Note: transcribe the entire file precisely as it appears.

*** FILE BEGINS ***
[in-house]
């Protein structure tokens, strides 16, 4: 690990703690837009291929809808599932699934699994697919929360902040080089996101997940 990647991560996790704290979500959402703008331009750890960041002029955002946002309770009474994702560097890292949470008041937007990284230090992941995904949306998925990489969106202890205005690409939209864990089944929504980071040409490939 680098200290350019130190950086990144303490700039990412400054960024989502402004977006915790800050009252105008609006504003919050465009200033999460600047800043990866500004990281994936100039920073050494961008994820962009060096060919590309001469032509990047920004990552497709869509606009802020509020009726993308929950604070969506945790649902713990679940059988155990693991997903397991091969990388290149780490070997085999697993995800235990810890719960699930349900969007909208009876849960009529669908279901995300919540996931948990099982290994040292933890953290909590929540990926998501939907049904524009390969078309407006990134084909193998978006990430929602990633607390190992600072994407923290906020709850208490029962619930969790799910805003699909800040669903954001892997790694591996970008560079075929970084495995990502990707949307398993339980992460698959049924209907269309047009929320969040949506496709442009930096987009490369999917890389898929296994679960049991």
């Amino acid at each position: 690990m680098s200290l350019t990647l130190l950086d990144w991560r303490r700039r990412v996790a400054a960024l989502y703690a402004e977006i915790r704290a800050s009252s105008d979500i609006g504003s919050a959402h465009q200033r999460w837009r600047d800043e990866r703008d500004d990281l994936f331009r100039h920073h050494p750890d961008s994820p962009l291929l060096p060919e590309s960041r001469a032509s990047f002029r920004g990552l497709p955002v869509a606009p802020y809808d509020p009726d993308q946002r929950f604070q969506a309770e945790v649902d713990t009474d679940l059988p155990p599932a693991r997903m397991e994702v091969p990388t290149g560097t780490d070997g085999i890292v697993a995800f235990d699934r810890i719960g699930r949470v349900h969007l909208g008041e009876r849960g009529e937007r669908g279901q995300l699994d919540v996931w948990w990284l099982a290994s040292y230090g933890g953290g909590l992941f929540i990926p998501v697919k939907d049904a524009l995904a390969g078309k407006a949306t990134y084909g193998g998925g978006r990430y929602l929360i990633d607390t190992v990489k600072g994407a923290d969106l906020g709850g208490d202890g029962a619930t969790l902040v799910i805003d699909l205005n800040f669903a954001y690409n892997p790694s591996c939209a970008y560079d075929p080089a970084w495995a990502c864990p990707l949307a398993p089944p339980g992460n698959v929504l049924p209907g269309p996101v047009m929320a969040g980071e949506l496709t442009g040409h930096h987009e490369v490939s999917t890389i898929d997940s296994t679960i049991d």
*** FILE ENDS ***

[in-house]
């Protein structure tokens, strides 16, 4: 690990703690837009291929809808599932699934699994697919929360902040080089996101997940 990647991560996790704290979500959402703008331009750890960041002029955002946002309770009474994702560097890292949470008041937007990284230090992941995904949306998925990489969106202890205005690409939209864990089944929504980071040409490939 680098200290350019130190950086990144303490700039990412400054960024989502402004977006915790800050009252105008609006504003919050465009200033999460600047800043990866500004990281994936100039920073050494961008994820962009060096060919590309001469032509990047920004990552497709869509606009802020509020009726993308929950604070969506945790649902713990679940059988155990693991997903397991091969990388290149780490070997085999697993995800235990810890719960699930349900969007909208009876849960009529669908279901995300919540996931948990099982290994040292933890953290909590929540990926998501939907049904524009390969078309407006990134084909193998978006990430929602990633607390190992600072994407923290906020709850208490029962619930969790799910805003699909800040669903954001892997790694591996970008560079075929970084495995990502990707949307398993339980992460698959049924209907269309047009929320969040949506496709442009930096987009490369999917890389898929296994679960049991």
């Amino acid at each position: 690990m680098s200290l350019t990647l130190l950086d990144w991560r303490r700039r990412v996790a400054a960024l989502y703690a402004e977006i915790r704290a800050s009252s105008d979500i609006g504003s919050a959402h465009q200033r999460w837009r600047d800043e990866r703008d500004d990281l994936f331009r100039h920073h050494p750890d961008s994820p962009l291929l060096p060919e590309s960041r001469a032509s990047f002029r920004g990552l497709p955002v869509a606009p802020y809808d509020p009726d993308q946002r929950f604070q969506a309770e945790v649902d713990t009474d679940l059988p155990p599932a693991r997903m397991e994702v091969p990388t290149g560097t780490d070997g085999i890292v697993a995800f235990d699934r810890i719960g699930r949470v349900h969007l909208g008041e009876r849960g009529e937007r669908g279901q995300l699994d919540v996931w948990w990284l099982a290994s040292y230090g933890g953290g909590l992941f929540i990926p998501v697919k939907d049904a524009l995904a390969g078309k407006a949306t990134y084909g193998g998925g978006r990430y929602l929360i990633d607390t190992v990489k600072g994407a923290d969106l906020g709850g208490d202890g029962a619930t969790l902040v799910i805003d699909l205005n800040f669903a954001y690409n892997p790694s591996c939209a970008y560079d075929p080089a970084w495995a990502c864990p990707l949307a398993p089944p339980g992460n698959v929504l049924p209907g269309p996101v047009m929320a969040g980071e949506l496709t442009g040409h930096h987009e490369v490939s999917t890389i898929d997940s296994t679960i049991d």